The first target of aging in the eye that becomes apparent to us as individuals is when the lens begins to age. When we are young, if we look in the distance, we can have a perfectly good vision and see the chart on the wall twenty metres away with no problems at all. If, however, we want to see nearer, we have to do something to this lens to make it more powerful, and we use these muscles to relax the capsule and then we get a powerful focusing system. This is called accommodation. Unfortunately, as we get older, our lens is already too rigid. Instead of it being soft, like a spring onion or a salad onion, it becomes more like a Spanish onion, and it becomes tough and it does not deform, which means that we cannot focus for near and, eventually, our arms are not long enough and then somebody suggests that you might like to try a pair of their reading glasses, which instantaneously brings near vision in menus to light. Unfortunately, if that person we have borrowed them from happens to be the waiter, it leads to severe marital discord and it is much better, instead of borrowing other people’s glasses, to get this fixed up and sorted.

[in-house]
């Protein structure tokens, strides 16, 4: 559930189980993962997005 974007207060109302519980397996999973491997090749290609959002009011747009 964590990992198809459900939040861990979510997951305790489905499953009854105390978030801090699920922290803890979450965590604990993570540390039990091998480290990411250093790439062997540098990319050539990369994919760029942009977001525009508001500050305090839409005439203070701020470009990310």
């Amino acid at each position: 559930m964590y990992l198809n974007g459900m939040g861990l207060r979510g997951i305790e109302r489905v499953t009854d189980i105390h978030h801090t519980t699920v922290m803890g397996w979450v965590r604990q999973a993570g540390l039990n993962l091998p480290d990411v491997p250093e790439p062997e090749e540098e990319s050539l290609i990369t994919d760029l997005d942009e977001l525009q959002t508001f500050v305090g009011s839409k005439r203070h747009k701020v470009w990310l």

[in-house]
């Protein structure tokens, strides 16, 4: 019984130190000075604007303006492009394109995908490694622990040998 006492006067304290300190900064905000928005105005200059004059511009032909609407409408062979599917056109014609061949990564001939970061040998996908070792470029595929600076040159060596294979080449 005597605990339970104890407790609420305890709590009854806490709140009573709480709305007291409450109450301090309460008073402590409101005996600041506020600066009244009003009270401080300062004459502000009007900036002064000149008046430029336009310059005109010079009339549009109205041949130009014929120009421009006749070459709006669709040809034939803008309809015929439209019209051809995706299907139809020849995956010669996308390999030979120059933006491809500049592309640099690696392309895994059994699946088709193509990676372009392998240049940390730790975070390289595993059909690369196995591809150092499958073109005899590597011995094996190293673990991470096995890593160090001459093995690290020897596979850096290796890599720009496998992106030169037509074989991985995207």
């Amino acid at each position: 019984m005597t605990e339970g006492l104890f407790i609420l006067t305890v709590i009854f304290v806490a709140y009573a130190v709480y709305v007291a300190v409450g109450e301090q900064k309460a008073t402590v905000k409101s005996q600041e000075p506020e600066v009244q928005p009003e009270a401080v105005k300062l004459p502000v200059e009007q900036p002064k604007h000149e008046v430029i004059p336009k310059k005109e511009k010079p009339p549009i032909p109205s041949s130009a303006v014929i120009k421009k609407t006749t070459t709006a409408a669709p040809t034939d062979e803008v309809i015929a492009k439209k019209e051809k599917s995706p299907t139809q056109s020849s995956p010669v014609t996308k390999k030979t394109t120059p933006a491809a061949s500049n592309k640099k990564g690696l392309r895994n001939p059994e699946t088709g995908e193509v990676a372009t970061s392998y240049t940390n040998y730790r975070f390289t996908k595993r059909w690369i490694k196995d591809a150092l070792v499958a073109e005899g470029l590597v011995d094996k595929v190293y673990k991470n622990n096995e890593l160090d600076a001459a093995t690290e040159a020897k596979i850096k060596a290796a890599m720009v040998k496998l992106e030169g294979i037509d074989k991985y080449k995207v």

Now, a lot of people, like me, go through a lot of glasses in a day, because we go to a lot of places, and I know that I am not alone in finding that…I find glasses down the back of sofas, in the kitchen, on the side of the bath next to where I shaved, and this becomes an expensive and nuisance option. So, people want to find out is there a way, instead of putting a reading glass up here, a more powerful plus lens, is there something else we can do?

Well, some people are working on neuro-vision, neuro-training, and there is some evidence – it does not give you very much, but it might keep you out of reading glasses for a little bit longer, particularly if you live in a hot climate like Singapore.